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Georgia Gov. Kemp reveals he was interviewed by special counsel in 2020 election interference case

By Piper Hudspeth Blackburn, CNN

(CNN) — Georgia Republican Gov. Brian Kemp, who resisted intense pressure from former President Donald Trump to overturn the 2020 election results in his state, revealed Tuesday that he has been interviewed by special counsel Jack Smith’s office.

“I basically told them the same thing I told the special grand juries: that I follow the law and the Constitution and answered all their questions truthfully,” Kemp told CNN’s Kaitlan Collins on “The Source,” noting that the conversation took place “months ago” and “really didn’t last that long.”

A spokesman for the governor told CNN in July that Smith’s team had contacted Kemp but it was not previously known that he sat for an interview. The special counsel has since brought federal charges against the former president, alleging that Trump and six unindicted co-conspirators orchestrated a plot to overturn the election results on and leading up to January 6, 2021.

Kemp also provided testimony in 2022 to a special grand jury in Fulton County, Georgia, as part of a separate investigation by state prosecutors into Trump and his allies’ efforts to overturn the election in the Peach State.

Trump has pleaded not guilty in both cases and sought to interrupt the prosecutions as he campaigns to return to the White House.

When asked what he makes of Trump’s current claims that he is immune from prosecution for alleged crimes committed during his presidency, Kemp told Collins, “Well, listen, I don’t think anybody’s above the law, you know, Democrat or Republican, independent myself or anybody else.”

The former president has asked the Supreme Court to temporarily block a decision from a federal appeals court rejecting his argument that the conduct Smith charged him over was part of his official duties as president and therefore shield him from criminal liability.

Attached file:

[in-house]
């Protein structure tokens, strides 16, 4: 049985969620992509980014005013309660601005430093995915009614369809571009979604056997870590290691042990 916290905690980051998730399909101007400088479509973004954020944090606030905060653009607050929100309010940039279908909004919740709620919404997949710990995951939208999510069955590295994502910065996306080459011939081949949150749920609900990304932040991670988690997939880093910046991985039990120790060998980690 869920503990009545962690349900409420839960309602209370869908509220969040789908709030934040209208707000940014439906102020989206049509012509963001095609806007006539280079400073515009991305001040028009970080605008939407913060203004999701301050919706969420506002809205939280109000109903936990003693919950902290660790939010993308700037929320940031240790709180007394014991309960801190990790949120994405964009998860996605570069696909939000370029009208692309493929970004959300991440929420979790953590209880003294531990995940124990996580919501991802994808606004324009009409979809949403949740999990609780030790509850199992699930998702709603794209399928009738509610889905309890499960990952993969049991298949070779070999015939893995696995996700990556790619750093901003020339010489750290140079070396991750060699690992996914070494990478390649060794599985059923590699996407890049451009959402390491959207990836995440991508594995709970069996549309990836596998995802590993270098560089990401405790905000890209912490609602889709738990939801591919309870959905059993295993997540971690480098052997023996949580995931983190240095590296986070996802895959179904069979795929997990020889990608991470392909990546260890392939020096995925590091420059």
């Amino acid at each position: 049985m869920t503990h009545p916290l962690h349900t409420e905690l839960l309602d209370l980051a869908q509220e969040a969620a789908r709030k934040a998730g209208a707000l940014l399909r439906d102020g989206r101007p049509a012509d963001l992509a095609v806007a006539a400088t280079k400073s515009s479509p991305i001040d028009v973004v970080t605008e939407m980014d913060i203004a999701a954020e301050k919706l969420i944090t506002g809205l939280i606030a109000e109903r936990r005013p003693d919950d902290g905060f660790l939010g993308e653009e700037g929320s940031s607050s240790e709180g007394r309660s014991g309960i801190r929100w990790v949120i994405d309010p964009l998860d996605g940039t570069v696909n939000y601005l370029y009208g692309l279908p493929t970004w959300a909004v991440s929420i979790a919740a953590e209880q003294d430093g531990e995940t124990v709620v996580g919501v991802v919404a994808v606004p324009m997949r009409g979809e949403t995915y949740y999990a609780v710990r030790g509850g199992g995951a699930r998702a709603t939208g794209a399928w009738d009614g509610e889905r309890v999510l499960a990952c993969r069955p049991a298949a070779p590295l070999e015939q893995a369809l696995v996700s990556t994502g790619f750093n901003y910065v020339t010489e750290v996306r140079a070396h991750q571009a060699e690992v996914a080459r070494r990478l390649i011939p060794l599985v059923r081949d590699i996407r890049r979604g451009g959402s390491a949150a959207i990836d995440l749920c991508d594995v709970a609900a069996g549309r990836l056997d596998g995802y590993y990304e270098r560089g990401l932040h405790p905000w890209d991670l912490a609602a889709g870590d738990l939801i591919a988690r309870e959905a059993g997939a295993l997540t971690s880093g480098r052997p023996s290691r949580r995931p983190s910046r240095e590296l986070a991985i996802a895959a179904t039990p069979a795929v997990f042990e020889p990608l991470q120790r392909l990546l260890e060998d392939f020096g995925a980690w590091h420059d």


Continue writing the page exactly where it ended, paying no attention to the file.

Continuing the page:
And in the Georgia election interference investigation, Trump and his co-defendants have asked Judge Scott McAfee to remove Fulton County District Attorney Fani Willis from the case.

Kemp dodged a question from Collins about whether the embattled district attorney should be disqualified, noting that he was a witness in the state grand jury probe and didn’t “want to speak too much.”

Willis is facing allegations from Trump and his co-defendants that she and Nathan Wade, the special prosecutor she hired to lead the case, engaged in an improper romantic relationship that financially benefited her. Both prosecutors testified under oath about their romantic relationship last week.

“We’ve had a political process there that, believe it or not, has gotten more political and we certainly saw that last week,” Kemp said.

When asked if he was worried Georgia voters may not get justice if Willis is disqualified, the governor said he trusted McAfee, whom he appointed, to follow the law.

”I would just tell you that six months, eight months ago, I never thought this case would go to trial before the election then. And I think most people think that’s the case now,” he said. “As far as I’m concerned, I don’t think voters should get too distracted on all of this and just stay focused on what’s at hand going into November and let Judge McAfee make his ruling.”

In terms of the former president’s chances in the general election, Kemp said, “I definitely think he can win. You know, I definitely think he could lose.”

Trump and Kemp have been at odds since the governor refused to overturn the election results in Georgia. After he narrowly lost the state, Trump moved to thwart the Kemp’s reelection efforts by recruiting a challenger in the 2022 GOP gubernatorial primary. Kemp was reelected anyway.

CNN’s Kaitlan Collins, Tierney Sneed, Zachary Cohen and Shania Shelton contributed to this report.

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Article Topic Follows: CNN - US Politics

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